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Realising the potential of cell therapies

Regenerative medicine is a major new frontier in healthcare, and the UK is among the countries leading the exploration. But could a leading position in research be ‘lost in translation’?

stem cell treatments

The concept of using stem cells to correct and replace dysfunctional tissues in the body is a lot older than you might think. 

Stem cells - those which can renew themselves and differentiate into other types of cell - were first described in a published paper in 1932 but are alluded to as early as 1908, and were first grown in the lab in the early 1980s. 

More than three decades later, the use of stem cells as a therapeutic intervention remains largely in its infancy, although the number of clinical trials is rising year on year. 

John Gurdon and Shinya Yamanaka set the field on fire with their pioneering discovery that mature, specialised cells can be genetically reprogrammed to become immature cells - or induced pluripotent stem (iPS) cells - capable of developing into all tissues of the body.  

That work earned them a Nobel Prize in 2012, and neatly side-stepped many of the ethical issues surrounding the use of stem cells derived from embryos, as well as providing a route to providing stem cells that are a perfect genetic match for the patient.

Meanwhile, scientists are also starting to understand that there are populations of multi-potent stem cells already present in tissues such as the heart which can be harvested, expanded in culture and administered to patients as a therapeutic intervention. 

For example, a trial ongoing in the US is looking at using cardiac stem cells taken from heart attack patients during surgery to see if expanding and re-introducing them to the heart three months later can reduce the size of the infarct in heart tissue.

Prof Martin Evans - who won the Nobel Prize for Medicine in 2007 for his work in the field of embryonic stem cell research - said at a Royal Society of Medicine (RSM) lecture last month that “the advances that we've seen in recent years with regards to cell biology leads us to suppose that it will be possible - as long as the logistics and finances are satisfactory - to make cells from each individual patient.”

The caveat is important. The publicly-funded Cell Therapy Catapult (CTC), which was set up last year to spearhead the development of the field in the UK, found 34 verified cell therapy clinical trials ongoing at its last count in April. Following behind are 37 preclinical projects that are around two years from the clinic.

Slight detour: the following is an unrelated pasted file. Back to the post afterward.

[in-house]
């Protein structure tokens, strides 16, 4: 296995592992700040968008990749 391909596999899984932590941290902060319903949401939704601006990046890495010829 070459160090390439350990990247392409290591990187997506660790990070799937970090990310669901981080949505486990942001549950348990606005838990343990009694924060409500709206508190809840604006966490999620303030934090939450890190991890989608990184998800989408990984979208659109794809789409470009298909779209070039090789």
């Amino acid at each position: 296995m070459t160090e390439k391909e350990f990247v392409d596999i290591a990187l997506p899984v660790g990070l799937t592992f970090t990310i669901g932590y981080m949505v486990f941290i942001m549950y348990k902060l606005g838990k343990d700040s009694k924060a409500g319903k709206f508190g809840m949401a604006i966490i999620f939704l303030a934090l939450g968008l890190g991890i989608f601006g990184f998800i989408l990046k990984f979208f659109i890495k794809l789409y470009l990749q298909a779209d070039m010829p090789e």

Prof Johan Hyllner, who was appointed chief scientific officer of the CTC earlier this year, gave an update on the sector at a meeting in London in November, noting that the UK is “one of the hottest spots in the world to do this kind of work,” along with the US and Japan.

However the majority of the clinical projects are in the early stages (phase I or II) and it is telling that more than three-quarters are sponsored by academic researchers rather than industry, highlighting that the private sector is so far making fairly limited commercial investments in the sector.

This is a surgical procedure and we need to think of the area - as some regulators do - as a form of pharmacology

In fact, a House of Lords committee reported in July 2013 that the UK is actually underprepared to capitalise on developments in regenerative medicines, thanks to a complex regulatory environment, which it said was holding back private investment, coupled with a lack of coordinated leadership and support for clinical trials.

Recommendations to remedy the situation included additional funding, reducing bureaucracy in cell therapy regulation and looking again at the function of the National Institute for Health and Care Excellence (NICE) as it looks at novel therapies with a high upfront cost but - at least potentially - significant long-term savings. Above all, it says, is the need to ensure that the NHS is mobilised to help develop and provide cell therapies.

The government's response - published in November 2013 - can largely be condensed to an endorsement of all the Committee's findings and an assertion that many of them are already being addressed.